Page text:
Understanding Medication Administration for COPD

Which statement by the client indicates an understanding of how to take these medications?

1. "I will alternate a single puff of each, beginning with the albuterol."

2. "I will alternate a single puff of each, beginning with the fluticasone propionate."

3. "I will take the two puffs of the fluticasone propionate first and then the two puffs of the albuterol."

4. "I will take the two puffs of the albuterol first and then the two puffs of the fluticasone propionate."

Answer:

The correct statement by the client is to take two puffs of fluticasone propionate first and then two puffs of albuterol for COPD treatment.

Explanation:

In the treatment of chronic obstructive pulmonary disease (COPD), it is important to follow the correct sequence in administering inhaler medications. The client with COPD has been prescribed albuterol (Proventil HFA) and fluticasone propionate (Flovent Diskus). These medications serve different purposes in managing COPD symptoms.

Fluticasone propionate, a corticosteroid medication, helps to reduce airway inflammation. By taking two puffs of fluticasone propionate first, the client can benefit from the anti-inflammatory effects, which can help improve breathing by reducing swelling in the airways.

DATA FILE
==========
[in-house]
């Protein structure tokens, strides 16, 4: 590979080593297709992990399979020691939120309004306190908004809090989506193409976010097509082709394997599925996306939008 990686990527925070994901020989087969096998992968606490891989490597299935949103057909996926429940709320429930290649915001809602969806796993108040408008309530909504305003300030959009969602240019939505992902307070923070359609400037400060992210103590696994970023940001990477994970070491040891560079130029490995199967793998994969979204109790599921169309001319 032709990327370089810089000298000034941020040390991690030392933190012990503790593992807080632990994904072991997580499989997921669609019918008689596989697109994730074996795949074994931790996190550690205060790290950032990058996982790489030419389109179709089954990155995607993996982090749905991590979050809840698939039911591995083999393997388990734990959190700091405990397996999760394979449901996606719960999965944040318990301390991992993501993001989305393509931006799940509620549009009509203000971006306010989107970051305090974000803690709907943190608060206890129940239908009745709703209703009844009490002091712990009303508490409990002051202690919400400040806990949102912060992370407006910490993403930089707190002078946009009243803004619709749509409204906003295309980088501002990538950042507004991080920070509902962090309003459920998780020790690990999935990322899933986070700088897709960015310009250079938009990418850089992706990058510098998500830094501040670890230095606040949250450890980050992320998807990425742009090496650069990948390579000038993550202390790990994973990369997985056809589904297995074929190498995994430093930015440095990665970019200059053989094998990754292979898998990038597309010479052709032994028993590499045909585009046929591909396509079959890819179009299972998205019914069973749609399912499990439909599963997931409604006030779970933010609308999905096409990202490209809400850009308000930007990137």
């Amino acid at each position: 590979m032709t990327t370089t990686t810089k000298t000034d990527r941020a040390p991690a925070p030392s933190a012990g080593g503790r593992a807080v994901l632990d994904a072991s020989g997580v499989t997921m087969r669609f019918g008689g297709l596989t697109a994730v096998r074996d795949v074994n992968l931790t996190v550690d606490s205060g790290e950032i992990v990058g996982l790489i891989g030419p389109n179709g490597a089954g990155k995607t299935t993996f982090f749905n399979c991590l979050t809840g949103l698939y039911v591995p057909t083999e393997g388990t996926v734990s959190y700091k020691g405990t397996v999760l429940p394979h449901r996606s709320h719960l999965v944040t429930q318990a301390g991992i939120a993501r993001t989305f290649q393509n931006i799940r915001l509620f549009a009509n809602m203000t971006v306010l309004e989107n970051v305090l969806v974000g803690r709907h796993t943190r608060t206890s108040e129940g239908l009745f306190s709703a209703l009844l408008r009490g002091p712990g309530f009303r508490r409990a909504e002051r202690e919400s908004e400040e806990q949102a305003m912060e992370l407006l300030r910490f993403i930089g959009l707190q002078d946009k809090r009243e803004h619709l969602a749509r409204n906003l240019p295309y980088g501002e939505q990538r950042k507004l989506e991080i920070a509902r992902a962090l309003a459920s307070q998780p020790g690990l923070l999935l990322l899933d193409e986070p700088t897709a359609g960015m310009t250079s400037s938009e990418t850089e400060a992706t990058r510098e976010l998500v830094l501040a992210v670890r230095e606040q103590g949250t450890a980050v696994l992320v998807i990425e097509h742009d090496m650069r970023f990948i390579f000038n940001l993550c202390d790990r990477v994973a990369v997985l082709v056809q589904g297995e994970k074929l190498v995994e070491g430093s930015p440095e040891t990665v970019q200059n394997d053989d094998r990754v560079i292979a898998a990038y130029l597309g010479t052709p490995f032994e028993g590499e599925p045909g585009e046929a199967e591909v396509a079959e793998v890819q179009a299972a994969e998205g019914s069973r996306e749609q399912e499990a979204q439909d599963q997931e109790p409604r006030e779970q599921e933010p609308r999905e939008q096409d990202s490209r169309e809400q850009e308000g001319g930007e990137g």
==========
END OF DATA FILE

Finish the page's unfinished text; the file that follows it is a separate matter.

Albuterol, on the other hand, is a bronchodilator medication that helps to open up the airways. By following up with two puffs of albuterol after the fluticasone propionate, the client can further improve airflow and relieve symptoms of COPD, such as shortness of breath and wheezing.

It is essential for the client to understand the correct sequence of administration to obtain the maximum benefit from both medications and effectively manage COPD symptoms. By prioritizing the fluticasone propionate before albuterol, the client ensures the airways are prepared to receive the bronchodilator medication for optimal relief.

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